Scottish National Dictionary (1700–)

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SHAN, v.2 Also shawn- (Watson). A variant of Sham, v.1, to make a wry face, to grimace. Hence comb. shan-chinned, -gabbit, -mow'd, having a wry or twisted chin or mouth, having the lower lip protruding beyond the upper, of persons or animals, e.g. sheep (Rxb. 1942 Zai; Fif., w.Lth., wm. and sm.Sc. 1970), also in reduced form shan (Zai). [ʃɑn] Sc. 1827  C. I. Johnstone Eliz. de Bruce III. ix.:
Like the Whippitie-stourie, shangie, shan-chinned, short-hoggers elf that ye are.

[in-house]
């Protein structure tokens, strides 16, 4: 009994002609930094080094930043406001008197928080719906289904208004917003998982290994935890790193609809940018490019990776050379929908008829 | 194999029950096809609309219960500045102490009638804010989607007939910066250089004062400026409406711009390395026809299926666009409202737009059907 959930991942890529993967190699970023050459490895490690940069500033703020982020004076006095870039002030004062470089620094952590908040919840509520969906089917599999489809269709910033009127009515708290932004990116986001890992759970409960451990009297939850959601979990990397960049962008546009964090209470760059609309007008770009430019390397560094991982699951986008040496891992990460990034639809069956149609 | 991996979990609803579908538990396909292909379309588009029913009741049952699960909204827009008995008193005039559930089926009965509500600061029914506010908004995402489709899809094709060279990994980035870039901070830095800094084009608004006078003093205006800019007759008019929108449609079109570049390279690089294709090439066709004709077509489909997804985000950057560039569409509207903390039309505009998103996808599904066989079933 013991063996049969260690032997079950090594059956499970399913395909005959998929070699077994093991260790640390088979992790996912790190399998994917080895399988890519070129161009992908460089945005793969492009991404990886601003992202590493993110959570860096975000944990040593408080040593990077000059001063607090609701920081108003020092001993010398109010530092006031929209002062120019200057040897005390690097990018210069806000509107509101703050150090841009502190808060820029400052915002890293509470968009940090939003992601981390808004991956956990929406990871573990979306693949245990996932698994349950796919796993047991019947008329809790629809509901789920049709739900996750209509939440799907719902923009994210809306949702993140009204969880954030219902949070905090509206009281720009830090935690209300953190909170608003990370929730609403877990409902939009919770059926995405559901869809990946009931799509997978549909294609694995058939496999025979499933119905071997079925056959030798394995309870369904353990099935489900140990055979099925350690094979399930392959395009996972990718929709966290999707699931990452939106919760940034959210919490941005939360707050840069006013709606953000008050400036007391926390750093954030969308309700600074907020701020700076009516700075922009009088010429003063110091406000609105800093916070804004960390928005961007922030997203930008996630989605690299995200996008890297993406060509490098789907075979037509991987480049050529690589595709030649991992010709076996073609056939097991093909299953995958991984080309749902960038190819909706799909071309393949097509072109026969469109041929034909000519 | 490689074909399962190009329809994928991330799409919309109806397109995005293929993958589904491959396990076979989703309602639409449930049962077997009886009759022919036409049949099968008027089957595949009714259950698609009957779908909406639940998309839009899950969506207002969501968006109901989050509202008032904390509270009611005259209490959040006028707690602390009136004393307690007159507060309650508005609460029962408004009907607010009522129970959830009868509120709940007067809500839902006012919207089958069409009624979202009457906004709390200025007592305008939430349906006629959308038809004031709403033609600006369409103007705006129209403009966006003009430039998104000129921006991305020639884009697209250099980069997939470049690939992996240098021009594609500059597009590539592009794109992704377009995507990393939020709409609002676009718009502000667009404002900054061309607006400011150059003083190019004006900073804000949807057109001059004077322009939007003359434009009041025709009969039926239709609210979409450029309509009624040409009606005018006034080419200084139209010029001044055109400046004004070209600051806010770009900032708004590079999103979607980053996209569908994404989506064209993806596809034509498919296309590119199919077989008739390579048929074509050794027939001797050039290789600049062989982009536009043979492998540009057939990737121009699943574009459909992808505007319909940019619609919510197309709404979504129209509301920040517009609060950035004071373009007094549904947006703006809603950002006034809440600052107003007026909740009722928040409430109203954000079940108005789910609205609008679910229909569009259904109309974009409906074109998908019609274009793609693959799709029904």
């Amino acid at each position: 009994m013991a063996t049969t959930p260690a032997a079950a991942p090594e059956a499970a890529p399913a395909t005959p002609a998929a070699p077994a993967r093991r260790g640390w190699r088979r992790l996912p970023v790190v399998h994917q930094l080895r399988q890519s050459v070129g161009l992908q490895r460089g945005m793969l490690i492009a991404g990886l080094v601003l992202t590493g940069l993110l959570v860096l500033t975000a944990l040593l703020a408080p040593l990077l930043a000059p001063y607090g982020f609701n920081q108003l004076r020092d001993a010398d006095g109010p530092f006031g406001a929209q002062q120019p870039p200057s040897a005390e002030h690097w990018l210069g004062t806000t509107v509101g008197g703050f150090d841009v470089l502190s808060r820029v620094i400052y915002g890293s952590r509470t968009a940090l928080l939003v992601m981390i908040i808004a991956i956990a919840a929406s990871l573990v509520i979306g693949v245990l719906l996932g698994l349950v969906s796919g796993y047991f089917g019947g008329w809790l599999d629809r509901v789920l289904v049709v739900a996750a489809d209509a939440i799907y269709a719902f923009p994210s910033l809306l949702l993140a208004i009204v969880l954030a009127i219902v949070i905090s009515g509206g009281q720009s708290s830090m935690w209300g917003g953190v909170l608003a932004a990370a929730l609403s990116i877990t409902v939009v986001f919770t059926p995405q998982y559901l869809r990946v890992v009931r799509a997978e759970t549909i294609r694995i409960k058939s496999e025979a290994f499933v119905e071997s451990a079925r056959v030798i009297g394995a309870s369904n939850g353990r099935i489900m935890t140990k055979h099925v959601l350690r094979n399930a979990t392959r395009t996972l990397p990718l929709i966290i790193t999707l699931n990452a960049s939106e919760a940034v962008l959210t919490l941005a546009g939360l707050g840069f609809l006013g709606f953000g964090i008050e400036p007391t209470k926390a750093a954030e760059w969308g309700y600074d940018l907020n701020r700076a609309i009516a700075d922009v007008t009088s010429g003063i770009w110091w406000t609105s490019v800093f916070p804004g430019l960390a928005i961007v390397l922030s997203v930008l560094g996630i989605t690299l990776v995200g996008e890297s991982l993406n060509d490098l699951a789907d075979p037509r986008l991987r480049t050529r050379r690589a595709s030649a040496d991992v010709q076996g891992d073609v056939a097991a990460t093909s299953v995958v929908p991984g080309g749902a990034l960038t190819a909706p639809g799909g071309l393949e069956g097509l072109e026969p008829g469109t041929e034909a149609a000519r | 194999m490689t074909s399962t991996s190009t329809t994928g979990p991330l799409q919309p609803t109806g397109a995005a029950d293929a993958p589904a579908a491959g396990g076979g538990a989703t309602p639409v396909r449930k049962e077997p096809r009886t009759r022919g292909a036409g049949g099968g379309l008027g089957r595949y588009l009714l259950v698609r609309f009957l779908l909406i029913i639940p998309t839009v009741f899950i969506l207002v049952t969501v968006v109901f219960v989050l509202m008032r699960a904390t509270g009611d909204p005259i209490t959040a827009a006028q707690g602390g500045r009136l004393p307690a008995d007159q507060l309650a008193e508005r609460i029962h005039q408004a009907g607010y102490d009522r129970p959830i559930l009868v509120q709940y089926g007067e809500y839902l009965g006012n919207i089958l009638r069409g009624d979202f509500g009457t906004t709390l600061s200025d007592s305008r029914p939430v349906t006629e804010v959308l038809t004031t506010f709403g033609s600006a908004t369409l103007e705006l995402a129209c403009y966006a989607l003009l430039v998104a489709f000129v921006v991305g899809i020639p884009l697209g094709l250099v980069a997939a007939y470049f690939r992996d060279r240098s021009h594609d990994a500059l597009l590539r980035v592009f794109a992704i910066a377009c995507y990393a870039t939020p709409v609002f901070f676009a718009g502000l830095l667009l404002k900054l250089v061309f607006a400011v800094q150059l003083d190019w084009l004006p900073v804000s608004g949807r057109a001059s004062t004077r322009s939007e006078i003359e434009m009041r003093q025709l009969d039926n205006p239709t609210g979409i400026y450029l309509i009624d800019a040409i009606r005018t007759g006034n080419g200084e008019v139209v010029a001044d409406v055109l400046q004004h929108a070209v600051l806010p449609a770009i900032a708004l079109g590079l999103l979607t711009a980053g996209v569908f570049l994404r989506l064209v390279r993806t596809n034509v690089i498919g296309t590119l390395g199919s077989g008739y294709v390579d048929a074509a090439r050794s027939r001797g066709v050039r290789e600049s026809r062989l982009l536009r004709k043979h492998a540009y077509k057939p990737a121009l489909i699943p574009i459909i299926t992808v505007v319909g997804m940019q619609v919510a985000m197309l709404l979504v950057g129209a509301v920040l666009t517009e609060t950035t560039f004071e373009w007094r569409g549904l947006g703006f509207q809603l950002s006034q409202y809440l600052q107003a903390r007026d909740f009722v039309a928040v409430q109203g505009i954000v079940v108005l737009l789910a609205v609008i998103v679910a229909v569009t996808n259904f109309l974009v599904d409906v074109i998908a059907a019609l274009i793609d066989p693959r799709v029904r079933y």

Slk. 1824  Hogg Tales (1874) 518:
A' the rest shanned and noddit in assent an' approbation.
Rxb. 1847  J. Halliday Rustic Bard 151:
How brainless dundrums sneer an' wink, An' shan' an' shile, and leering blink.
Abd. 1904  E.D.D.:
Man, gin ye pairt wi' ony mair o' yer teeth, ye'll be fair shan-gabbit. She's auld an' shan-gabbit noo that was aince sae blithe an' bonny.
Sc. 1925  Scots Mag. (Jan.) 277:
The skranky-shilpit an' pernickety “Keelvingsighed, 'Ow-de-dow” kin o' shangabbit wey thae wad-be's yabble when they ope their mealy-mou's.

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"Shan v.2". Dictionary of the Scots Language. 2004. Scottish Language Dictionaries Ltd. Accessed 19 Feb 2019 <>



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